Sunday BS #6: 03.10.21
Something on risk and uncertainty
In my podcast interview with Gerald Ashley (to be published on 14.10.21), we discuss risk and uncertainty. We don't like disruptive change, because it's irregular, because it's unpredictable. As humans, we want to put everything on a risk scale, give it a probability. More data, more information and more sources of it encourage us to do that.
Even the biggest databases cannot eliminate uncertainty. Since all predictive data comes from the past, one black swan event, a single change in context can change human behaviour significantly and so can eradicate the past’s ability to predict the future.
It's unsettling when we realise that there isn't a single answer to a pandemic, that there isn't an all knowing person in a white coat to deliver us from evil. Religion is easier in this regard since who can argue with make believe? The British government's deliberate use of the definite article in reference to 'the science' was notable, and meaningless; an imposition of certainty and linearity when reality is far more stochastic.
Some more thoughts...
1) Certainty is an illusion
There was a palpable lack of leadership in some countries during the first waves of COVID. The UK dithered and doubted; the US showed that an ape would have offered a more caring hand. The only fair comparison between Trump and this orangutan is hair colour by the way.
The President of Purdue University, Mitch Daniels, said in his May graduation address, in regard to this lack of pandemic leadership:
"They let their understandable human fear of uncertainty overcome their duty to balance all the interests for which they were responsible."
Selfishness, trembling at reputational damage, paralysis from fulfilling a responsibility, Trump, in particular, wanted certainty not probability.
The astronomer Carl Sagan said: “The history of science teaches us that the most we can hope for is successive improvement in our understanding, learning from our mistakes… with the proviso that absolute certainty will always elude us.”
Certainty is an illusion. Perfect safety is a mirage. Zero is always unattainable, except in the case of absolute zero where all motion and life itself stop.
2) Leviathan man
Talking of life as motion brings me back to the dawn of enlightenment and Thomas Hobbes's 1651 'Leviathan', a tome on science, mathematics, religion and politics; arguably the first major writing on modern politics (in opposition to pre-modern politics where, in simple terms, the mass population was 'owned' rather than chosen/enabled by the state - try Machiavelli's 'The Prince' for this story; still much beloved by politicians today I believe).
Hobbes asks what it means to be alive, to be in motion; i.e. to be in animation vs. inanimate. If you’re a thinking, sane human, you want to keep moving. This brings conflict as we bounce into and off each other. We don't ultimately know what we're running for or towards, but we certainly know what we're running against - death.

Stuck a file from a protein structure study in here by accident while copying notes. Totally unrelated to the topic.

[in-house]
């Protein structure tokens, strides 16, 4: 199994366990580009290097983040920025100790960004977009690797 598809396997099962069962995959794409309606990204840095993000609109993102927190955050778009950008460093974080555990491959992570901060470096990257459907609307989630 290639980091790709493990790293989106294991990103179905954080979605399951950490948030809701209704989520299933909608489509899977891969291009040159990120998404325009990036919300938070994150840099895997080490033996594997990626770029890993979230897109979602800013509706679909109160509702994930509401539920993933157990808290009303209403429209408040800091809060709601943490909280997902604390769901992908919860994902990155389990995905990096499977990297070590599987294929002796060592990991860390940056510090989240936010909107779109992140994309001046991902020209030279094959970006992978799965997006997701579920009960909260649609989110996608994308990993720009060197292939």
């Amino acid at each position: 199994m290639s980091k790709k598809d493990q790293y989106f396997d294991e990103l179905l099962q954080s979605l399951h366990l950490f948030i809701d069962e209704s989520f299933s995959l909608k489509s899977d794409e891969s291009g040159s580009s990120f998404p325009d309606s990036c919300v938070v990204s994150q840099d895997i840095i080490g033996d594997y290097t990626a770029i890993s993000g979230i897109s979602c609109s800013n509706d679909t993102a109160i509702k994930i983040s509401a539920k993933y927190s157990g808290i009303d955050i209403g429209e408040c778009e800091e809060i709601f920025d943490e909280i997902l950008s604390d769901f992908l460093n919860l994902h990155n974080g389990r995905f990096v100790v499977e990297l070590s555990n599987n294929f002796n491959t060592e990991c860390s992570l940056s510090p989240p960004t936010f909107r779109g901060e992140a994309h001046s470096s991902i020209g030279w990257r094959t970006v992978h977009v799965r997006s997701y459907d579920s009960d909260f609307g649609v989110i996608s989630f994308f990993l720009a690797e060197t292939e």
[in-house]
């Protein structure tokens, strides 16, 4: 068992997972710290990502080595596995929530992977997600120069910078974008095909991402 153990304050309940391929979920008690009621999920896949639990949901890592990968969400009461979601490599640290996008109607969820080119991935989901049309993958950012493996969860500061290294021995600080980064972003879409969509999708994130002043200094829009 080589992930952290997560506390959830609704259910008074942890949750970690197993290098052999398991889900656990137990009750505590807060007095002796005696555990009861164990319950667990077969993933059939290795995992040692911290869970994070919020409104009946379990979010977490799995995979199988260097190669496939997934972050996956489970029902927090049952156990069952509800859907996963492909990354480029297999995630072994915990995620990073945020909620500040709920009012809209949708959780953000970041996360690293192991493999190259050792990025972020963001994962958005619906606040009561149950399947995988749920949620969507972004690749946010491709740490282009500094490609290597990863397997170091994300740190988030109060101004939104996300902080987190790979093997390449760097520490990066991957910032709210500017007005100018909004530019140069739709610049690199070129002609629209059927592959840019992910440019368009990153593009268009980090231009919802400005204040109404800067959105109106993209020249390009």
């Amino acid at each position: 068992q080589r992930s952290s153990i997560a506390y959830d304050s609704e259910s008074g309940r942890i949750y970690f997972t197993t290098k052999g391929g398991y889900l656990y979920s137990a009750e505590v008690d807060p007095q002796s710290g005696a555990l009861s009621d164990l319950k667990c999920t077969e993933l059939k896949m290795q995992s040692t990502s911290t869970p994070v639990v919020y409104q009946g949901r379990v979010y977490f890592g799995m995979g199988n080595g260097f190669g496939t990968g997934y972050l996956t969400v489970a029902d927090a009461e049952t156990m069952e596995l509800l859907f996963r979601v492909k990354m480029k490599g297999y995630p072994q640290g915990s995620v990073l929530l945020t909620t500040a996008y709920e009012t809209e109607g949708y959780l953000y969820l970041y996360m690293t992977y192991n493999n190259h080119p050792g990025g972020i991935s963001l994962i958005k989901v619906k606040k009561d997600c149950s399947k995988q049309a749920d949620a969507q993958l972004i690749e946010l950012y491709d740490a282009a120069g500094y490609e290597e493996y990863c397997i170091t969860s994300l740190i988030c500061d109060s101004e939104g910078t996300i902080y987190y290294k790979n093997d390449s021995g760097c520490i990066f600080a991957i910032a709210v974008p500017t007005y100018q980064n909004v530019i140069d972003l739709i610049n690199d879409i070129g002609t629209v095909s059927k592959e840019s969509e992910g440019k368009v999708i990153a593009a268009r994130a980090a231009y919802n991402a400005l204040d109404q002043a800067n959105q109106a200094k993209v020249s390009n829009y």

Like the stochastic virus, life is not a neat race in which we run in our lanes. Hobbes sought to create some guidelines to manage our random collisions (he called these The Rules of Nature), a means to preserve our existence in a world where our interpretations of peace (certainty) were highly divergent. Worth remembering that Leviathan was written in the heart of the bloody, chaotic English Civil War.
So the more rational way to pilot risk and uncertainty is to let one person decide for us all, to determine what counts as 'peace' and to make choices on our behalf. They are the sovereign and that is modern politics.
Now of course we have our sovereignty back, so all is well.
3) Taking back control - of what?
Talking of sovereignty, let's talk about Brexit (or are you sick of this already?) and another of my Gerald Ashley topics - our overconnected society.
Technology has connected us around the world; by email, by social network, by supply chain. For some, this acceleration brought great riches and opportunity while for many it was an escort of disillusionment.
COVID has been a great leveller. It forced us, or the government did it for us, to disconnect. Our (supply) chains collapsed and we all stayed at home. Instead, we found alternative connection in nature and revelled in its calm and beauty. Why does it take a black swan to appreciate the white ones floating by? We are creatures of habit.
Brexit Leave voting was, in part, a rebellion against over-connectedness. Deeper European integration borne of the Maastricht Treaty in 1992 and the 2004 accession of eight new Central and Eastern European countries into the EU were central to this. Unfortunately, the English (specifically the English) failed to realise what a neat deal they actually had with the EU - let's not digress!
Less connection with technology, slowing down, has upside - more time for thought and real human connection. That's a Britain/world I'd like to take back control of. The Brexit version, the hankering for a more linear, less variable, pre-modern world, is sepia tinged and idealistic.
As Max Brooks, author of 'Devolution', says in his bloody horror tale: “It’s great to live free of the other sheep until you hear the wolves howl.”
Till next time.
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Have a great week!